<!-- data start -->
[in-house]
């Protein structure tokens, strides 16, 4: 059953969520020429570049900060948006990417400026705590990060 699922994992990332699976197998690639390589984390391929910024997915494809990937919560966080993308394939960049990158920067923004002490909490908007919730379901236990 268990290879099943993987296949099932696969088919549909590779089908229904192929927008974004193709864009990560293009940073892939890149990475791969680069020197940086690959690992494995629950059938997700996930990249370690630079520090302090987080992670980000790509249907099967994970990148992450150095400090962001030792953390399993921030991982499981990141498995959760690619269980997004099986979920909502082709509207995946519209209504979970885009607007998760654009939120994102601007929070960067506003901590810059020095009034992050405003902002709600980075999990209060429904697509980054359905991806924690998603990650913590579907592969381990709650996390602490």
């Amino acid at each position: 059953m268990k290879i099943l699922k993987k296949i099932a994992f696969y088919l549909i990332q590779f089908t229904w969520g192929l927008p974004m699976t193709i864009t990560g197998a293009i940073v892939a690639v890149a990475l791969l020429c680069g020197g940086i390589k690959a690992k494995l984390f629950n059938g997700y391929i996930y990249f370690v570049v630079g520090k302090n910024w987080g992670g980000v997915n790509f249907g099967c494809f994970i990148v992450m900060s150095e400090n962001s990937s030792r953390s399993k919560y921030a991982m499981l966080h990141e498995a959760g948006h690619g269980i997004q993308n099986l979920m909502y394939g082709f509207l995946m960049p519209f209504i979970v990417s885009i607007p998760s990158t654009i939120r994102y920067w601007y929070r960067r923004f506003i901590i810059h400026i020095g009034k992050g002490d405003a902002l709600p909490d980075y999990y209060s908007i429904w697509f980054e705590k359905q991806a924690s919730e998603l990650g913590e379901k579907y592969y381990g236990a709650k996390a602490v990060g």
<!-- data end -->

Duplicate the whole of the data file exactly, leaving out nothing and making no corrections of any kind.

[in-house]
């Protein structure tokens, strides 16, 4: 059953969520020429570049900060948006990417400026705590990060 699922994992990332699976197998690639390589984390391929910024997915494809990937919560966080993308394939960049990158920067923004002490909490908007919730379901236990 268990290879099943993987296949099932696969088919549909590779089908229904192929927008974004193709864009990560293009940073892939890149990475791969680069020197940086690959690992494995629950059938997700996930990249370690630079520090302090987080992670980000790509249907099967994970990148992450150095400090962001030792953390399993921030991982499981990141498995959760690619269980997004099986979920909502082709509207995946519209209504979970885009607007998760654009939120994102601007929070960067506003901590810059020095009034992050405003902002709600980075999990209060429904697509980054359905991806924690998603990650913590579907592969381990709650996390602490």
């Amino acid at each position: 059953m268990k290879i099943l699922k993987k296949i099932a994992f696969y088919l549909i990332q590779f089908t229904w969520g192929l927008p974004m699976t193709i864009t990560g197998a293009i940073v892939a690639v890149a990475l791969l020429c680069g020197g940086i390589k690959a690992k494995l984390f629950n059938g997700y391929i996930y990249f370690v570049v630079g520090k302090n910024w987080g992670g980000v997915n790509f249907g099967c494809f994970i990148v992450m900060s150095e400090n962001s990937s030792r953390s399993k919560y921030a991982m499981l966080h990141e498995a959760g948006h690619g269980i997004q993308n099986l979920m909502y394939g082709f509207l995946m960049p519209f209504i979970v990417s885009i607007p998760s990158t654009i939120r994102y920067w601007y929070r960067r923004f506003i901590i810059h400026i020095g009034k992050g002490d405003a902002l709600p909490d980075y999990y209060s908007i429904w697509f980054e705590k359905q991806a924690s919730e998603l990650g913590e379901k579907y592969y381990g236990a709650k996390a602490v990060g």